Oil prices dropped on Wednesday despite a leading government report that showed a weekly decline in domestic crude supplies, according to Bloomberg MarketWatch.
May West Texas Intermediate crude fell 29 cents, or 0.5%, to settle at $53.11 a barrel on the New York Mercantile Exchange. Wednesday’s settlement broke the streak for the sixth consecutive session increase which was set on Tuesday.
June Brent crude, the global benchmark, shed 37 cents, or 0.7%, to end trading at $55.86 a barrel on London’s ICE Futures Exchange.
Early Wednesday, the U.S. Energy Information Administration reported that domestic crude supplies fell by 2.2 million barrels for the week ending April 7, marking only the second weekly decline to date this year.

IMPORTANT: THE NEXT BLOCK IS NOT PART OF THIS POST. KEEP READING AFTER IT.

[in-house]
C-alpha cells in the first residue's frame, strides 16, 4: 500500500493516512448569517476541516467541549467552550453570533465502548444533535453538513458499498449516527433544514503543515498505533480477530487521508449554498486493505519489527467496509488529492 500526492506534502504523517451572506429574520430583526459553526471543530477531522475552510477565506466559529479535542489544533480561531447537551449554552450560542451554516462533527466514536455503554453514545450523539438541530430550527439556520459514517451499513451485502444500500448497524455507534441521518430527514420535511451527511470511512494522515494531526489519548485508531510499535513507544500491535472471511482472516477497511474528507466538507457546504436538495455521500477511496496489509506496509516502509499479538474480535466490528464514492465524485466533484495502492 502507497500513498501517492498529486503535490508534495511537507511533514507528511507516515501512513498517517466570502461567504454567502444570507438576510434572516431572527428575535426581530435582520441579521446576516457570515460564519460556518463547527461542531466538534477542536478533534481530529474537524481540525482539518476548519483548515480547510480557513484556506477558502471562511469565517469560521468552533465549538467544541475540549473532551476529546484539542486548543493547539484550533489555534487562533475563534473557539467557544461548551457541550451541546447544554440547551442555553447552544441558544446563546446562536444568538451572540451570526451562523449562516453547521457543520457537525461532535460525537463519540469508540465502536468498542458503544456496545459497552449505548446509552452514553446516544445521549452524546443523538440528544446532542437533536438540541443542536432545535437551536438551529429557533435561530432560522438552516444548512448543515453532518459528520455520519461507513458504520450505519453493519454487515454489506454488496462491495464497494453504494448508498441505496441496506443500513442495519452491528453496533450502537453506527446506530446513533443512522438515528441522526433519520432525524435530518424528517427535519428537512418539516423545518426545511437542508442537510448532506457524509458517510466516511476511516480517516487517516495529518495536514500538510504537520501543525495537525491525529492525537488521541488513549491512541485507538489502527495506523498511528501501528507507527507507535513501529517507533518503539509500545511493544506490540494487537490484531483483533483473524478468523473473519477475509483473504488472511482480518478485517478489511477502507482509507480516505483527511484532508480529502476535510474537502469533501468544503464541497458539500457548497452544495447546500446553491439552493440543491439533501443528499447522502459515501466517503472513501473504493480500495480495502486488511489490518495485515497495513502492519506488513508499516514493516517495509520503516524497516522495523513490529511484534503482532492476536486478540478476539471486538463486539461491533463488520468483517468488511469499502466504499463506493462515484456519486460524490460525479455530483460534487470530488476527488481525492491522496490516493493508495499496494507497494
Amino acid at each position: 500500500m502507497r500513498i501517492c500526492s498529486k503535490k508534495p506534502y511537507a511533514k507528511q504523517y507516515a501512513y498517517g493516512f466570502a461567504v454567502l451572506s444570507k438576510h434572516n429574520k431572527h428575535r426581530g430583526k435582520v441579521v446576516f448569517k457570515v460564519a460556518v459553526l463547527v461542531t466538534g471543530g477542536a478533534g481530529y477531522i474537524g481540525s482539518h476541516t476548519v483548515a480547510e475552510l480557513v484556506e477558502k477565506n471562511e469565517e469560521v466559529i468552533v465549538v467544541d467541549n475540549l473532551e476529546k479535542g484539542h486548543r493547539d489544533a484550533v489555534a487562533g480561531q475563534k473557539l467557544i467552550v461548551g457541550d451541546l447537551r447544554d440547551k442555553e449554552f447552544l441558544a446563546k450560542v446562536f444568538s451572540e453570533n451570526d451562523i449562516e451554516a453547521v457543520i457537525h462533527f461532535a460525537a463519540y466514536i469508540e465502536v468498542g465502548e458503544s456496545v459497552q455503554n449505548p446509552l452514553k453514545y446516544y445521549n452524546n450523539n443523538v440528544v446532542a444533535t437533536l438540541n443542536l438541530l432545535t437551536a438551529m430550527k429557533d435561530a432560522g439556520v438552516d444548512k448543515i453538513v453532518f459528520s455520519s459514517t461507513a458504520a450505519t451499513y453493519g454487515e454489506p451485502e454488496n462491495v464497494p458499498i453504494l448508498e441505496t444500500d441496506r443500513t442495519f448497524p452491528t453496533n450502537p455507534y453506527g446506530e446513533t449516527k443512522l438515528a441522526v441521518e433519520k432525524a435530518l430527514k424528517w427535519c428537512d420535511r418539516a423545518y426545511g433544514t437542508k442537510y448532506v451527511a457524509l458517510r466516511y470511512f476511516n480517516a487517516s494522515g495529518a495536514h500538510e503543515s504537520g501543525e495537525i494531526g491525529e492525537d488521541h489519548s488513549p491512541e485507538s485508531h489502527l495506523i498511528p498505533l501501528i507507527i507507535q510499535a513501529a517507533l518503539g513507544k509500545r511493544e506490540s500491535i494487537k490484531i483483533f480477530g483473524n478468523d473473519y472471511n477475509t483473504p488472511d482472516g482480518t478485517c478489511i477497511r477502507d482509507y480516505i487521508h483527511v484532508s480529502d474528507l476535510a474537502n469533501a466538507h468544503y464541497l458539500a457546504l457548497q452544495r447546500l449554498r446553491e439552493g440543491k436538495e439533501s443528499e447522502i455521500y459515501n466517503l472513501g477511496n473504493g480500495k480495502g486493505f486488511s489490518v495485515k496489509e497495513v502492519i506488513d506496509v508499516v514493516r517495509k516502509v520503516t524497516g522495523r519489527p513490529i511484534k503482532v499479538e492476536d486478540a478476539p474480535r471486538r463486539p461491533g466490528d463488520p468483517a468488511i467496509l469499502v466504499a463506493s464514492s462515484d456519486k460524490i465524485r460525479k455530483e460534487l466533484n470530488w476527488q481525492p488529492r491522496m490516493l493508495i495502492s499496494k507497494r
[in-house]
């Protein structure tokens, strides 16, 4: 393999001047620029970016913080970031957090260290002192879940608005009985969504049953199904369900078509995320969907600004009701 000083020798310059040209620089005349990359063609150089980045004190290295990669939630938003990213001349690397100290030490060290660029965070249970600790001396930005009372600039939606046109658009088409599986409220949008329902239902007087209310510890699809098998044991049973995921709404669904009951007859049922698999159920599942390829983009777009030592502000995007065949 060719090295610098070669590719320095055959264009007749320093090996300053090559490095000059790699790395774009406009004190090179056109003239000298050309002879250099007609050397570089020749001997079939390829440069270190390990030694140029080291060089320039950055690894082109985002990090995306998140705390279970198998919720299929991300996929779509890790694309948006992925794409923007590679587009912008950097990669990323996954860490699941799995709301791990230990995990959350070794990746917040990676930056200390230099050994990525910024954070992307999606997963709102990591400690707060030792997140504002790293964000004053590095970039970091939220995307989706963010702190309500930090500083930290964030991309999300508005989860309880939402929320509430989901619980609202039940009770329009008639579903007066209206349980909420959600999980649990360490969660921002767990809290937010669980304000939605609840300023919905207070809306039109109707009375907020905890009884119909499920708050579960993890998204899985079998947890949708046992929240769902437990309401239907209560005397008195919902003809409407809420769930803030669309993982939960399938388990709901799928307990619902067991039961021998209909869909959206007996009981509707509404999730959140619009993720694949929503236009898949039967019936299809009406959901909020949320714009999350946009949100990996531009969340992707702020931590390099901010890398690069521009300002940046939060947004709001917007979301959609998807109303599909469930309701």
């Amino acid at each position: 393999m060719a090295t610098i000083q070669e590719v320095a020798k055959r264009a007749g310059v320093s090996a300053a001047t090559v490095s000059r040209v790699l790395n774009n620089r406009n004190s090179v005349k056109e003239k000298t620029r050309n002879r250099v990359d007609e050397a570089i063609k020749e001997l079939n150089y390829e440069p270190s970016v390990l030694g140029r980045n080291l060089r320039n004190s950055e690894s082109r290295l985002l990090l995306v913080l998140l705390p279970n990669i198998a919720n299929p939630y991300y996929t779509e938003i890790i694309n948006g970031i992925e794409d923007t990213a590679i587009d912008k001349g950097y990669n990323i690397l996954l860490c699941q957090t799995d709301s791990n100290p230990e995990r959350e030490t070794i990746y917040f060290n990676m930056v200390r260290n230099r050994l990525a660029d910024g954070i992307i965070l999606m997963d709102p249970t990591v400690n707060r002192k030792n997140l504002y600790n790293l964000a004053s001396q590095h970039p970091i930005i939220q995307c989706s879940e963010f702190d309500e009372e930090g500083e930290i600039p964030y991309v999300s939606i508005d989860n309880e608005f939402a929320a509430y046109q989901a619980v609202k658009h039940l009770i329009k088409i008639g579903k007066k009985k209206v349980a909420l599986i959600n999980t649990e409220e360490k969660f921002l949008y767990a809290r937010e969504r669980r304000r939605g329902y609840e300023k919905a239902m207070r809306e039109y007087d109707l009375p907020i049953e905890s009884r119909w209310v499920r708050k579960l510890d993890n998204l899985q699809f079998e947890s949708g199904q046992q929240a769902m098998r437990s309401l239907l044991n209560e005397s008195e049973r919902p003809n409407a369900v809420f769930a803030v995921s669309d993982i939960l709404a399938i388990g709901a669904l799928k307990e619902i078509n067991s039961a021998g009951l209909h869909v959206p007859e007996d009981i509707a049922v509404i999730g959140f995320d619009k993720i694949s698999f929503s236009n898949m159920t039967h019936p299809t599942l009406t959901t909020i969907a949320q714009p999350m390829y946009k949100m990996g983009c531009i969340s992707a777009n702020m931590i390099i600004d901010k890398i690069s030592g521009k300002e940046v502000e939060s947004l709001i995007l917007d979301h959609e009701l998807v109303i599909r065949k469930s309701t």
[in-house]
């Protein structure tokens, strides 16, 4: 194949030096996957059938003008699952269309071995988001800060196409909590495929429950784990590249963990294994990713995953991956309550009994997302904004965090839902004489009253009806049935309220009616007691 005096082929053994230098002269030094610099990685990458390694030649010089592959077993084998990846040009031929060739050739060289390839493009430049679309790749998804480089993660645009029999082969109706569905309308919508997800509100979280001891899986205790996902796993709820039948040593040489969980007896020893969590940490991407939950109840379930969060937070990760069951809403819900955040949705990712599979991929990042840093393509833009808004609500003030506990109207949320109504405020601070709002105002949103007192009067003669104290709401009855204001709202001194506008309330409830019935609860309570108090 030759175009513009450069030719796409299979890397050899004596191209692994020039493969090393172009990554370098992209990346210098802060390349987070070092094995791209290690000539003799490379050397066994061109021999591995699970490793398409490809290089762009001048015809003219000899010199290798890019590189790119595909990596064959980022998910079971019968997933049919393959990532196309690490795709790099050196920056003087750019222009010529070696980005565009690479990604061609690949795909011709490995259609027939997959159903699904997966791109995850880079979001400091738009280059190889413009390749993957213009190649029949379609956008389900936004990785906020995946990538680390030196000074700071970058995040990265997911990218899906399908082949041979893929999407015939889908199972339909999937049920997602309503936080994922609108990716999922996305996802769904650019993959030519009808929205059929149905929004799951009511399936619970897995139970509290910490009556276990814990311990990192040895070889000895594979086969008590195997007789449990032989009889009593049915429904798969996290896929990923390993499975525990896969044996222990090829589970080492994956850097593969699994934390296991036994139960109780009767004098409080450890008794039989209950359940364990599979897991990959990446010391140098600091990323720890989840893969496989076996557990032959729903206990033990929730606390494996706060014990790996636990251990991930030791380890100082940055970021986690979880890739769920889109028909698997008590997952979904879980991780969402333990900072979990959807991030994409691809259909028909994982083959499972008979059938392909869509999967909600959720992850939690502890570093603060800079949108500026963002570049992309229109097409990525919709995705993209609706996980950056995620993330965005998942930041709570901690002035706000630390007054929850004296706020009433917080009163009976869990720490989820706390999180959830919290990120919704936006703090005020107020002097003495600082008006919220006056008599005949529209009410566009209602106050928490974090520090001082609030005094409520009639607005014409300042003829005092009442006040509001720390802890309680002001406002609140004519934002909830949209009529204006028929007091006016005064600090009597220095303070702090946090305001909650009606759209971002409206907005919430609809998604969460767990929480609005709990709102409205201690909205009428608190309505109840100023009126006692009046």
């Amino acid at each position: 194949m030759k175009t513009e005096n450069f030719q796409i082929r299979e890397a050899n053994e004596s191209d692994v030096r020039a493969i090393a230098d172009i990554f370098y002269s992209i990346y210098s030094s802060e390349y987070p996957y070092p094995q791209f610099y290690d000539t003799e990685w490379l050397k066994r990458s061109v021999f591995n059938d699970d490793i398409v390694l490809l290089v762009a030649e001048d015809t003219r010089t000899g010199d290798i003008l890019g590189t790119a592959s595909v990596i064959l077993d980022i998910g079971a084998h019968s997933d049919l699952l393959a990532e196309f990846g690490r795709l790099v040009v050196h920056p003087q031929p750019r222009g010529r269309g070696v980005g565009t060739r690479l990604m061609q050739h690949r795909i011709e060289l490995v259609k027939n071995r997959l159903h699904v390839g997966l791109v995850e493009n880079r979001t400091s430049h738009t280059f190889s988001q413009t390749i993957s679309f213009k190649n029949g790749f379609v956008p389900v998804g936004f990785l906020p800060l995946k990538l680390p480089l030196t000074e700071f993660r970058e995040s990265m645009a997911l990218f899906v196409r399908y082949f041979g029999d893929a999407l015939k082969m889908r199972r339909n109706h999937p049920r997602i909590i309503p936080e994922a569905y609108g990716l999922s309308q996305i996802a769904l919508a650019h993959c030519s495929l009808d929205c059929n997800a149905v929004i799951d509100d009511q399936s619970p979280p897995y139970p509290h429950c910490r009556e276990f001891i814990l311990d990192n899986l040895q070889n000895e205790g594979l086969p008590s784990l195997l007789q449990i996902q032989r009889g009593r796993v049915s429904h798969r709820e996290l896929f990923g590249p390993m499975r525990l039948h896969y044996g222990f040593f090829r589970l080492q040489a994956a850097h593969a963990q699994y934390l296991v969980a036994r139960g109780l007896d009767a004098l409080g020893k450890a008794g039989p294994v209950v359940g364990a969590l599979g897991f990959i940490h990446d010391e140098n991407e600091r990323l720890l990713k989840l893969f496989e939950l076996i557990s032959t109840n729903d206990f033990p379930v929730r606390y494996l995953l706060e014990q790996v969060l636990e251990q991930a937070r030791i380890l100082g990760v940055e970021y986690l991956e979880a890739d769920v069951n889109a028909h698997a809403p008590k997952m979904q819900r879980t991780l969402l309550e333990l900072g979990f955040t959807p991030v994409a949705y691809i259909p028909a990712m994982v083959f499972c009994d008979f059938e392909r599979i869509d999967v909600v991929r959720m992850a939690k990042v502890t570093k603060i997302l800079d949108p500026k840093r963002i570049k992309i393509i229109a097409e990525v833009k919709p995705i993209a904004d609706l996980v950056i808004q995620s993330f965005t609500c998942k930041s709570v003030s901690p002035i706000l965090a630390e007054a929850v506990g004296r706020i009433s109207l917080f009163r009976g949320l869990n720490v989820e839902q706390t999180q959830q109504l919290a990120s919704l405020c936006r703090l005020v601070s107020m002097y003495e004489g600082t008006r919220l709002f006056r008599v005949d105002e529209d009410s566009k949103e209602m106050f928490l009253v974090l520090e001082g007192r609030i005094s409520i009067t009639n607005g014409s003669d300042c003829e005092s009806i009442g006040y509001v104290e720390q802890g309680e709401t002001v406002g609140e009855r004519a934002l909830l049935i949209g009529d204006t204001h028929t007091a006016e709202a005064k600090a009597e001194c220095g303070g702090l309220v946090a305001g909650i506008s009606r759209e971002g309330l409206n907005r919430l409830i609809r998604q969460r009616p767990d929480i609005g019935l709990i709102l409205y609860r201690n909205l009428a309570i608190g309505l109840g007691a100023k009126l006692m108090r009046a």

Late Tuesday, the American Petroleum Institute reported a 1.3 million-barrel decline while analysts polled by S&P Global Platts forecasted a climb of 125,000 barrels.
Back on the New York Mercantile Exchange, May natural gas rose 3.7 cents, or 1.2%, to $3.187 per million British thermal units ahead of a weekly supply update due Thursday.